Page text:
@ Alman’s Portuguese Adventure’s blog

Last October, I had the privilege to take Manon and Alain out climbing at Rocha da Pena in the Algarve. They were great company and so kind in writing on their blog about our day together. Thank you guys!

” Fresh air, shining sun, snug in my harness, hands and feet on the rock, clipping the rope as I ascend the mountain; I smile and think to myself, “there’s no other place I’d rather be but here”.

When Alain and I decided to travel to Portugal, we both wanted to go sport climbing outdoors (form of climbing that relies on permanent anchors fixed to the rock). I emailed many rock climbing companies but was not successful in securing a guide. Finally, I received the much appreciated suggestion to contact VOLTA do MAR: http://www.voltadomar.pt

I received a prompt response saying that the “handsome” guide would be contacting me shortly to secure a date. The moment I started interacting with André (and yes, he is handsome!), I knew that Alain and I would get along really well with him. Our exchange was quite amusing with discussions about being “hangry” and listening to the “Eye of the Tiger” to stay motivated. This was the right guide for us!

At 8:00 a.m. he was at the front door of our B & B and greeted us warmly with a good handshake and a smile. This was going to be a great day! We made our way to Rocha da Pena where there are a large number of bolted routes. Our goal for the day was to first, lead routes outdoors (in this instance, the rope is not already anchored at the top of the route) and second, learn to set an anchor and/or clean the route (this means learning how to tie the rope in the big bolts already in the rock). Our past experiences rock climbing outdoors (in Italy and Red Rock Mountains – near Las Vegas) comprised of multi-pitch climbs (ascending a mountain with more than one stop at a belay station) where our guide lead the route.

We hiked to the base of the routes. Alain and I both had a small backpack. André hauled all of the rock climbing equipment in two backpacks – we felt like he was our “Sherpa”. Our very handsome Sherpa 🙂

From the moment André picked us up at the B & B, we felt like we were hanging out with a friend rather than being guided to the mountains. He suggested that we start by top roping two routes that we would later lead. Perfect! This way, we were able to learn the moves and become comfortable on the route before leading it.

Rock climbing outdoors is a completely different sport than indoor rock climbing. It is never clear where you should place your hands and feet. However, it feels so much more organic and natural than to climb “plastic” in the gym. The views at the top of the mountains are also priceless.

We flashed (did not fall and made it to the top on our first try) all the routes we tried during the day. Our guide had chosen the perfect grade of rock routes to teach us how to lead/set an anchor/clean a route outdoors. Nonetheless, I did sing to myself Taylor Swift’s “shake it off” more than once to keep my cool as I was anxiously trying to find hand/foot holds! The beautiful thing about climbing a mountain is that nothing else exists in the world while you are climbing – your focus is completely on the task at hand (and feet!).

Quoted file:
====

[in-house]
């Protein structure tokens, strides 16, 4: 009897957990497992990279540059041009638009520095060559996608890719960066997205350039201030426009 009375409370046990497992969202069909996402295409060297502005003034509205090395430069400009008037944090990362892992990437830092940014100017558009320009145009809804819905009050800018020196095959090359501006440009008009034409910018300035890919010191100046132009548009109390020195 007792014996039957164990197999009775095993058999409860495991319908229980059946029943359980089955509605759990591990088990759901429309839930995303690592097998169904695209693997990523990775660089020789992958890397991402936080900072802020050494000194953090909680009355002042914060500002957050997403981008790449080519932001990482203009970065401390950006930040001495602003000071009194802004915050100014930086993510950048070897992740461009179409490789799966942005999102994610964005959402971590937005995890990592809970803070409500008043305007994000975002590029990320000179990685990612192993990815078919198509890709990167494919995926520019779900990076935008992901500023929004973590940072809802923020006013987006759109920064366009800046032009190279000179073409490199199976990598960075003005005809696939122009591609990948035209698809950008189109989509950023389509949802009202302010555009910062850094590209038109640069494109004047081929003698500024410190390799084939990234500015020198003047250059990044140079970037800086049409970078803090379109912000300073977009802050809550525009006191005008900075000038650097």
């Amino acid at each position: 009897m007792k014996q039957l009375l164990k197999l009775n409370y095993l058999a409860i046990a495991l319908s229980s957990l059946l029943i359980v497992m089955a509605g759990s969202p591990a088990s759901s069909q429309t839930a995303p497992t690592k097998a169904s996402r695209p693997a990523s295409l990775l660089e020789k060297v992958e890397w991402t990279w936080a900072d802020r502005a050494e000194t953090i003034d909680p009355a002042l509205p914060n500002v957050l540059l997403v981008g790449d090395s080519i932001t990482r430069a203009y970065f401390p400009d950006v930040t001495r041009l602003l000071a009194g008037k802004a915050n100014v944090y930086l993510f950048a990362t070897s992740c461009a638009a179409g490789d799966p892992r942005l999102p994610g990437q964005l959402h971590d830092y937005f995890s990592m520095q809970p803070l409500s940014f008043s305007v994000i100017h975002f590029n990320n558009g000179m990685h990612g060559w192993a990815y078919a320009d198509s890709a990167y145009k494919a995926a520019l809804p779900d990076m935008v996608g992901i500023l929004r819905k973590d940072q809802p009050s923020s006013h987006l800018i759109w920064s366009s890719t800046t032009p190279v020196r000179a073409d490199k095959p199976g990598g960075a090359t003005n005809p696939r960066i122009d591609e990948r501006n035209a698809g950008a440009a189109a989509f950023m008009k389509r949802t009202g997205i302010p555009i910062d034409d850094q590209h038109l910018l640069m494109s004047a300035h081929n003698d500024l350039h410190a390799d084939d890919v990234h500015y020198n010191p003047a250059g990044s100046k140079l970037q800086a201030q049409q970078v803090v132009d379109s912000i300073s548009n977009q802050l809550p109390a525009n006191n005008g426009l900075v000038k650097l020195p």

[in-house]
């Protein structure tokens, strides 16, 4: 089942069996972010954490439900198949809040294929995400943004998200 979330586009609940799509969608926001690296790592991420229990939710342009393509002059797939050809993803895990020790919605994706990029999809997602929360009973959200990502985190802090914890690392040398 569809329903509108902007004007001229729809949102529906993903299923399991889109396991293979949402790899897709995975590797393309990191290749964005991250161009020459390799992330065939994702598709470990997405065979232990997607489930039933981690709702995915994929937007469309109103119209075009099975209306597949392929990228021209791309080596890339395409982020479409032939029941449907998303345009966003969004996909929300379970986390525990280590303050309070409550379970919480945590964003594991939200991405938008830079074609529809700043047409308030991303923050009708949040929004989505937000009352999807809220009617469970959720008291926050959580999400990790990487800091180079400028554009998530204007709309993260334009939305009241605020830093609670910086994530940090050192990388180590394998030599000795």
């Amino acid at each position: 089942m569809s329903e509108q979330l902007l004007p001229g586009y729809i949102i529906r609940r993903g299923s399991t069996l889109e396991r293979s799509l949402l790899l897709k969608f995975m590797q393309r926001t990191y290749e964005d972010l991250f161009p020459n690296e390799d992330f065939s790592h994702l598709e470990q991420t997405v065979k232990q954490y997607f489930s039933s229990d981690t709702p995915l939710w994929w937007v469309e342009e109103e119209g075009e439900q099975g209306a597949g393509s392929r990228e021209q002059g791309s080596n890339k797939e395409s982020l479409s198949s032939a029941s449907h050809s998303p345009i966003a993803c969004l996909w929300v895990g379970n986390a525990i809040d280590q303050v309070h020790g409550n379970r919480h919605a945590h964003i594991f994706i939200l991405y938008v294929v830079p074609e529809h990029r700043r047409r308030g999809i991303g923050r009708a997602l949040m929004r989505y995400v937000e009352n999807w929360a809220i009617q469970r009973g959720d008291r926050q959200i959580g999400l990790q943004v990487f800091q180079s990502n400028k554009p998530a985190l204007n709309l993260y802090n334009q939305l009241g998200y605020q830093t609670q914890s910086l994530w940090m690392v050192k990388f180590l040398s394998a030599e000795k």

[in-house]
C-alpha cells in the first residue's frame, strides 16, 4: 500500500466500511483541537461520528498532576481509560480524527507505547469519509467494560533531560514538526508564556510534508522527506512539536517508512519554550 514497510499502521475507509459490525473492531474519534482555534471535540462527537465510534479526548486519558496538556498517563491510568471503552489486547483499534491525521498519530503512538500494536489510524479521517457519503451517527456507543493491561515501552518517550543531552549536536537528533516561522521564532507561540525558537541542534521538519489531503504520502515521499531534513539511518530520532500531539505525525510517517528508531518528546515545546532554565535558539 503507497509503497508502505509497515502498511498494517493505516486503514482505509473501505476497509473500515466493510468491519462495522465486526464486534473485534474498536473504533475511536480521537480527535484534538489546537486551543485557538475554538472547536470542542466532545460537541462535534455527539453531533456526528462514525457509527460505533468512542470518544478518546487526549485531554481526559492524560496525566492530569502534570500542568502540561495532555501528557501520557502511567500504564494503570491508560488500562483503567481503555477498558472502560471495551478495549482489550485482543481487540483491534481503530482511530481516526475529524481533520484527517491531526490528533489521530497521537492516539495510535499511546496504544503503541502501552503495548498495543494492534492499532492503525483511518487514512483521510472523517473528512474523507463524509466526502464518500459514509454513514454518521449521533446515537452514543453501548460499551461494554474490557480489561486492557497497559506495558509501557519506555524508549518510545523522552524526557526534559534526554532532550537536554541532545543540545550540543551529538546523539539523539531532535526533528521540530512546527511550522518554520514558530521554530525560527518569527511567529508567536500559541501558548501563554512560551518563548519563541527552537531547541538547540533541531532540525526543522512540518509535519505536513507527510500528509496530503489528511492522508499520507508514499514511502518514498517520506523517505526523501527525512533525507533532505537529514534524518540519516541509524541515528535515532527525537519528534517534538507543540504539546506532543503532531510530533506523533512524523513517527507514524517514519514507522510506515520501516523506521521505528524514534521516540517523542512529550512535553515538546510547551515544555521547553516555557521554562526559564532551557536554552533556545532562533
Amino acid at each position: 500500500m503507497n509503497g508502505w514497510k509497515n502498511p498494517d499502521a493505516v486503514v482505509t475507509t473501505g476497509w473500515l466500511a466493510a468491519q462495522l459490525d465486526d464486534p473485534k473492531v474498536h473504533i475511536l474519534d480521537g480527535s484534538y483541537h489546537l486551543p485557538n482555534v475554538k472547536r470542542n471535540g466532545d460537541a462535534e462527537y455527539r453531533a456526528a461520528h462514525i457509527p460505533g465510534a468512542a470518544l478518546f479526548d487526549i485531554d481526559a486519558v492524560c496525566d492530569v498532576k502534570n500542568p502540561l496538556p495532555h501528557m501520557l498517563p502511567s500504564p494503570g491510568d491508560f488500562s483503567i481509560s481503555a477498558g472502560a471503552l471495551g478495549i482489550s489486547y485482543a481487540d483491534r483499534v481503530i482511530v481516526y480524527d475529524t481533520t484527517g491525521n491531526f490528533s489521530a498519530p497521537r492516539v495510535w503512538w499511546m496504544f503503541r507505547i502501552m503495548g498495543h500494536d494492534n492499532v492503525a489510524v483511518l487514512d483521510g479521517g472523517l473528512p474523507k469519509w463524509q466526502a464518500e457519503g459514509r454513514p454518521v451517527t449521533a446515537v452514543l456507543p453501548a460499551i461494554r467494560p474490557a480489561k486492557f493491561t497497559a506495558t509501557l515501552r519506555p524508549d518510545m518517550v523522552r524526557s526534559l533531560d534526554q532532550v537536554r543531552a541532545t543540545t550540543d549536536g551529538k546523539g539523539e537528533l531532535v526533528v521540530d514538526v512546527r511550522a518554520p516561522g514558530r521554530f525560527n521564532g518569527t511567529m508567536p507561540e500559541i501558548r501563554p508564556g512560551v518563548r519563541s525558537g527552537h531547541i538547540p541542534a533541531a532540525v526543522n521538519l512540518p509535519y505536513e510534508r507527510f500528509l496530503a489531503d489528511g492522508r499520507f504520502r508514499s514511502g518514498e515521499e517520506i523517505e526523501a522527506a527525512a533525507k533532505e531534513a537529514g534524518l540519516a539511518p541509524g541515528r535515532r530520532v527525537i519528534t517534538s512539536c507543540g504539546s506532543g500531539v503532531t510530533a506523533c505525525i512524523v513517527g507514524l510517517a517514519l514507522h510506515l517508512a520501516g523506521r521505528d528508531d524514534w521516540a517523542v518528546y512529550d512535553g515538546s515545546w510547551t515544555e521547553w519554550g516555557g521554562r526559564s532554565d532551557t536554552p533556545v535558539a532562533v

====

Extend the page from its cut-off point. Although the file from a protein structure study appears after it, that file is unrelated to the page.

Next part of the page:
Setting an anchor/cleaning a route is one of the scariest things I have ever done while hanging on the top of a mountain. Once you are at the top of the route, it consists of untying yourself from the rope that is attached to your harness. You secure yourself with temporary “ropes” but your brain does not want to untie the main rope. I think I quadruple checked all the ropes before untying myself. We had thankfully practiced all the maneuvers several times at the base of the mountain before trying it at the top. Also, it is important to note that André was hanging right beside us (and rubbing our backs to calm us down! Ha!) at the top of the mountain when we were setting the anchor.

André is truly a one-of-a-kind guide and teacher. He was patient, friendly, funny, and lets not forget, handsome! We feasted on the food that he hauled up the mountain (cheese, ham, fresh bread, strawberries, Portuguese pastries, chocolate) for lunch talking about everything and nothing.

Surprisingly, one of the highlights of our day was celebrating our climbs with mini Sagres beers at a local pub in a tiny village (I think the village was called Penina but I may be wrong). André explained to us that it was common to find a small general store attached to the pub, as was the case in this village. One lady was peeling her potatoes (most likely for the dinner she would prepare when she returned home) while talking with other patrons. I could have stayed there all day to watch the “comings and goings” of the locals.

If you find yourself in the Algarve area, contact André (http://www.voltadomar.pt) and book a tour (it does not have to be rock climbing) with him. Every tour is private and tailored to clients’ needs.

We will be back! We would love to return to this little piece of paradise and climb the beautiful cliffs in Sagres that have won our hearts.”


Check the original article at: http://almansportugueseadventure.blogspot.ca/2015/10/rock-climbing-rocha-da-pena.html